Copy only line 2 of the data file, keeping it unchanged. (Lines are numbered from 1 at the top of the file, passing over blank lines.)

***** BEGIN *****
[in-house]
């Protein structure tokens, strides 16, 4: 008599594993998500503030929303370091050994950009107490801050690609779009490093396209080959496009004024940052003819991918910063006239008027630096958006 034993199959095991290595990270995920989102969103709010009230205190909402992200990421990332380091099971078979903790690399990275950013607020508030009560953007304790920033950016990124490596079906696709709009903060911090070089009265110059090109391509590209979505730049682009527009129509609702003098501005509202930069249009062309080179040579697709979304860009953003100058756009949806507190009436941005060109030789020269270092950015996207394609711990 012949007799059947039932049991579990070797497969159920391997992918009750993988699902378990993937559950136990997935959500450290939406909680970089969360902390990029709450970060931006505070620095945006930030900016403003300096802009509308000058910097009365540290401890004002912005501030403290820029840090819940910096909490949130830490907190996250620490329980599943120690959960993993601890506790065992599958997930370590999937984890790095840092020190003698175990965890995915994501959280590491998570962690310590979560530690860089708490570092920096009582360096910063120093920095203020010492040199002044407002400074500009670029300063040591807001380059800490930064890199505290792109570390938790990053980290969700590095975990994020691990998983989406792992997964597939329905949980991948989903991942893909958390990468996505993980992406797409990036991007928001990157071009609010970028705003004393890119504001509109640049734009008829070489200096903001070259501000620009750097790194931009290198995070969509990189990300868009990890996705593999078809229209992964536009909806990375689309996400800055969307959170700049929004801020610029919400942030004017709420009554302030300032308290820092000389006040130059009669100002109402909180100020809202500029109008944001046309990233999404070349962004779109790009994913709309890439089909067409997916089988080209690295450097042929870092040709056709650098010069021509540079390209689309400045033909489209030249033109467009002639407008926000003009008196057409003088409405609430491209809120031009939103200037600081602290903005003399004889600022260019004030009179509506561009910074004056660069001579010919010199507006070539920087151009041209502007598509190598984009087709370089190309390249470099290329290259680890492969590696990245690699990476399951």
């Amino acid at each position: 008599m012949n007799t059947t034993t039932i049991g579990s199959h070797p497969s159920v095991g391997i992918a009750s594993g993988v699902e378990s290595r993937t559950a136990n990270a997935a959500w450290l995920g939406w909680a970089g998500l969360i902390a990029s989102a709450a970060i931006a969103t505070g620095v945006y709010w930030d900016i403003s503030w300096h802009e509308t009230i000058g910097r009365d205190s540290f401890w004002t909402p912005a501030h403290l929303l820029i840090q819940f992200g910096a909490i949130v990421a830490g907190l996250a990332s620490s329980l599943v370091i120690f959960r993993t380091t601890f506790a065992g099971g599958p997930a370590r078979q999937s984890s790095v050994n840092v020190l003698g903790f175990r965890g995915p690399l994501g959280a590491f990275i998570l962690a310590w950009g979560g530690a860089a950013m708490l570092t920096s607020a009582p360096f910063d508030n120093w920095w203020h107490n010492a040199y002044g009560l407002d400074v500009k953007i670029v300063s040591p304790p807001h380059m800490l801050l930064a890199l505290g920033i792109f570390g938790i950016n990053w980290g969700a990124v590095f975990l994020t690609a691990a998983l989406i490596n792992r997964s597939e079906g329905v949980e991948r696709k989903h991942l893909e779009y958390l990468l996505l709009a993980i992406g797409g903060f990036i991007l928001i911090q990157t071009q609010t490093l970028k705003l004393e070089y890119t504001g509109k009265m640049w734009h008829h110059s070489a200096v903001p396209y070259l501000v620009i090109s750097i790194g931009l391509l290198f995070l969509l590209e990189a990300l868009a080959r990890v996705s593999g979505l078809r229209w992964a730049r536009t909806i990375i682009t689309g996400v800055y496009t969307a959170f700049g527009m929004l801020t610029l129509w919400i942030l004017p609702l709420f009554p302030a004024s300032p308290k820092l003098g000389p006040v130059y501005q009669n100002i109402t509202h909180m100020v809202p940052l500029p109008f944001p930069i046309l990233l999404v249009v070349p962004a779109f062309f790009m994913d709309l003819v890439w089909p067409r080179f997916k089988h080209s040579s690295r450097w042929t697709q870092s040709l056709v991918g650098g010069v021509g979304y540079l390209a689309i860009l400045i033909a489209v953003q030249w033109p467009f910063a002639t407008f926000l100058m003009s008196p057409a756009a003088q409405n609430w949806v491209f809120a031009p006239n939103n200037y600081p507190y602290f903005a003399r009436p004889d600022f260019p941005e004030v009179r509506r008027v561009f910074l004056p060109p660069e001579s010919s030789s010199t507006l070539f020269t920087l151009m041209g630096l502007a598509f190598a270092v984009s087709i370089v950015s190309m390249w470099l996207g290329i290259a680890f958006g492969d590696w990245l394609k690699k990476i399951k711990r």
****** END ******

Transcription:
């Protein structure tokens, strides 16, 4: 008599594993998500503030929303370091050994950009107490801050690609779009490093396209080959496009004024940052003819991918910063006239008027630096958006 034993199959095991290595990270995920989102969103709010009230205190909402992200990421990332380091099971078979903790690399990275950013607020508030009560953007304790920033950016990124490596079906696709709009903060911090070089009265110059090109391509590209979505730049682009527009129509609702003098501005509202930069249009062309080179040579697709979304860009953003100058756009949806507190009436941005060109030789020269270092950015996207394609711990 012949007799059947039932049991579990070797497969159920391997992918009750993988699902378990993937559950136990997935959500450290939406909680970089969360902390990029709450970060931006505070620095945006930030900016403003300096802009509308000058910097009365540290401890004002912005501030403290820029840090819940910096909490949130830490907190996250620490329980599943120690959960993993601890506790065992599958997930370590999937984890790095840092020190003698175990965890995915994501959280590491998570962690310590979560530690860089708490570092920096009582360096910063120093920095203020010492040199002044407002400074500009670029300063040591807001380059800490930064890199505290792109570390938790990053980290969700590095975990994020691990998983989406792992997964597939329905949980991948989903991942893909958390990468996505993980992406797409990036991007928001990157071009609010970028705003004393890119504001509109640049734009008829070489200096903001070259501000620009750097790194931009290198995070969509990189990300868009990890996705593999078809229209992964536009909806990375689309996400800055969307959170700049929004801020610029919400942030004017709420009554302030300032308290820092000389006040130059009669100002109402909180100020809202500029109008944001046309990233999404070349962004779109790009994913709309890439089909067409997916089988080209690295450097042929870092040709056709650098010069021509540079390209689309400045033909489209030249033109467009002639407008926000003009008196057409003088409405609430491209809120031009939103200037600081602290903005003399004889600022260019004030009179509506561009910074004056660069001579010919010199507006070539920087151009041209502007598509190598984009087709370089190309390249470099290329290259680890492969590696990245690699990476399951």